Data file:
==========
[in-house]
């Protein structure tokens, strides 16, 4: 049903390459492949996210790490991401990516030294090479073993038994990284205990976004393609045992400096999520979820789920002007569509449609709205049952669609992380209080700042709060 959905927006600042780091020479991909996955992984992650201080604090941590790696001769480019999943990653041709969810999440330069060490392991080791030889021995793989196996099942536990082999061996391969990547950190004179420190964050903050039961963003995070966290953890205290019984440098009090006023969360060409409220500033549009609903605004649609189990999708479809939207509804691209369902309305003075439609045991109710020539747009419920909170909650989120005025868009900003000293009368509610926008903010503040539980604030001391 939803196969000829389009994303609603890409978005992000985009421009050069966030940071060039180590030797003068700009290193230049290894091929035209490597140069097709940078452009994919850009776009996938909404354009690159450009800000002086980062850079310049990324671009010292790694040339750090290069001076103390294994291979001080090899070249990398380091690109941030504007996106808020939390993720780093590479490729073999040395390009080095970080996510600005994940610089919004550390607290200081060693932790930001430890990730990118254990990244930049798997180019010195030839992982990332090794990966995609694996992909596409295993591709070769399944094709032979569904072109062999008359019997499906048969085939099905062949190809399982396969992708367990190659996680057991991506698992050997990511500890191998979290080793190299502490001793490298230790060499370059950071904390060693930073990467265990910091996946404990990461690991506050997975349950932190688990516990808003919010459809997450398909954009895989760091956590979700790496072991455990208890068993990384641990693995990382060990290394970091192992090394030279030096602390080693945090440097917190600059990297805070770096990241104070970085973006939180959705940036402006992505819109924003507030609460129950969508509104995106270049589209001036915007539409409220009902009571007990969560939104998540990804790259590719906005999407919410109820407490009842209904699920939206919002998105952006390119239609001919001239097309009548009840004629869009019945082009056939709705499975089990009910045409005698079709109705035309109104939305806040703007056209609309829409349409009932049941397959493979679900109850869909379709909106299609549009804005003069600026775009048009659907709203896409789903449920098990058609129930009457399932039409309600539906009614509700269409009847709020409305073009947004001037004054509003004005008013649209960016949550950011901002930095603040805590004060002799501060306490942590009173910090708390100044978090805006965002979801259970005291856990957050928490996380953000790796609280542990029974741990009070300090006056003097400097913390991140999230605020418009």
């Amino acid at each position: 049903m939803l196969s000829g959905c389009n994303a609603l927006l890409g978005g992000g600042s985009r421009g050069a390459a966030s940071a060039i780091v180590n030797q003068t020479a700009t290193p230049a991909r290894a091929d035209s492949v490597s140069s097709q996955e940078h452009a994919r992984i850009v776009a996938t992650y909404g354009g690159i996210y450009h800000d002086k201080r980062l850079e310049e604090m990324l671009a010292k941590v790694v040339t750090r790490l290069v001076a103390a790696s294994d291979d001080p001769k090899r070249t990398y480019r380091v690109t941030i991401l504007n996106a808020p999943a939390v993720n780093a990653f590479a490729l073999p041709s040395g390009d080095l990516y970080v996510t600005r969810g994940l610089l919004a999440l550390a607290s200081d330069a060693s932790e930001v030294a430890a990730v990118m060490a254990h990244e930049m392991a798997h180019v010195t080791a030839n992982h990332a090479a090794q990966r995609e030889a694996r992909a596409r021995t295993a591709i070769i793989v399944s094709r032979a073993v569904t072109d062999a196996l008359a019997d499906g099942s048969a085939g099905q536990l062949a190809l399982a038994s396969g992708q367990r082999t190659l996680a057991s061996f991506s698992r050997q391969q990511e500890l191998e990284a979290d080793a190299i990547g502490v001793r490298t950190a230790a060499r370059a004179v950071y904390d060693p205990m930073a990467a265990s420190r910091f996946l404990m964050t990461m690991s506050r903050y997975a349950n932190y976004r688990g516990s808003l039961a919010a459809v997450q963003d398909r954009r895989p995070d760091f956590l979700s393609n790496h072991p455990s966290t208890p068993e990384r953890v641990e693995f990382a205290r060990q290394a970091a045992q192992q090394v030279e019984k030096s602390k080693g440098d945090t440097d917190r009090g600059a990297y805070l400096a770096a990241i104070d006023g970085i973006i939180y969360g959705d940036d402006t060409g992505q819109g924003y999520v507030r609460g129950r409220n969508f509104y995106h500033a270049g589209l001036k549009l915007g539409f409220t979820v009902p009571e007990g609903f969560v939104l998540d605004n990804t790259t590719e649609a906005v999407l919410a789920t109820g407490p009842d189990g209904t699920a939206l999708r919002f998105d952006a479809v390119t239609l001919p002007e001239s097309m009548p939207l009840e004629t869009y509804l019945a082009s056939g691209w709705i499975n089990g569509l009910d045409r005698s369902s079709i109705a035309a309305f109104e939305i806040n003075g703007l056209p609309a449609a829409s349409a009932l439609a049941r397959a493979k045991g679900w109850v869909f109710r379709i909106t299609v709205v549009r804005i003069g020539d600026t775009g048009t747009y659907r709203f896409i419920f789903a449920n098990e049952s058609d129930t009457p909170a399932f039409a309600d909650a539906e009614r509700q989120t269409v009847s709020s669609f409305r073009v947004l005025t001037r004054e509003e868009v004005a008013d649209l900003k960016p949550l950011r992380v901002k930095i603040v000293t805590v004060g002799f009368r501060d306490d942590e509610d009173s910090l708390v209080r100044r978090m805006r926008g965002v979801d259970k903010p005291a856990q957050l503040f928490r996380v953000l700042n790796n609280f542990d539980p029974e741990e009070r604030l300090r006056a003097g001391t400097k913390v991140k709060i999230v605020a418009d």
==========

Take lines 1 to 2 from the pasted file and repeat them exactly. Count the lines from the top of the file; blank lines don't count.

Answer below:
[in-house]
């Protein structure tokens, strides 16, 4: 049903390459492949996210790490991401990516030294090479073993038994990284205990976004393609045992400096999520979820789920002007569509449609709205049952669609992380209080700042709060 959905927006600042780091020479991909996955992984992650201080604090941590790696001769480019999943990653041709969810999440330069060490392991080791030889021995793989196996099942536990082999061996391969990547950190004179420190964050903050039961963003995070966290953890205290019984440098009090006023969360060409409220500033549009609903605004649609189990999708479809939207509804691209369902309305003075439609045991109710020539747009419920909170909650989120005025868009900003000293009368509610926008903010503040539980604030001391 939803196969000829389009994303609603890409978005992000985009421009050069966030940071060039180590030797003068700009290193230049290894091929035209490597140069097709940078452009994919850009776009996938909404354009690159450009800000002086980062850079310049990324671009010292790694040339750090290069001076103390294994291979001080090899070249990398380091690109941030504007996106808020939390993720780093590479490729073999040395390009080095970080996510600005994940610089919004550390607290200081060693932790930001430890990730990118254990990244930049798997180019010195030839992982990332090794990966995609694996992909596409295993591709070769399944094709032979569904072109062999008359019997499906048969085939099905062949190809399982396969992708367990190659996680057991991506698992050997990511500890191998979290080793190299502490001793490298230790060499370059950071904390060693930073990467265990910091996946404990990461690991506050997975349950932190688990516990808003919010459809997450398909954009895989760091956590979700790496072991455990208890068993990384641990693995990382060990290394970091192992090394030279030096602390080693945090440097917190600059990297805070770096990241104070970085973006939180959705940036402006992505819109924003507030609460129950969508509104995106270049589209001036915007539409409220009902009571007990969560939104998540990804790259590719906005999407919410109820407490009842209904699920939206919002998105952006390119239609001919001239097309009548009840004629869009019945082009056939709705499975089990009910045409005698079709109705035309109104939305806040703007056209609309829409349409009932049941397959493979679900109850869909379709909106299609549009804005003069600026775009048009659907709203896409789903449920098990058609129930009457399932039409309600539906009614509700269409009847709020409305073009947004001037004054509003004005008013649209960016949550950011901002930095603040805590004060002799501060306490942590009173910090708390100044978090805006965002979801259970005291856990957050928490996380953000790796609280542990029974741990009070300090006056003097400097913390991140999230605020418009």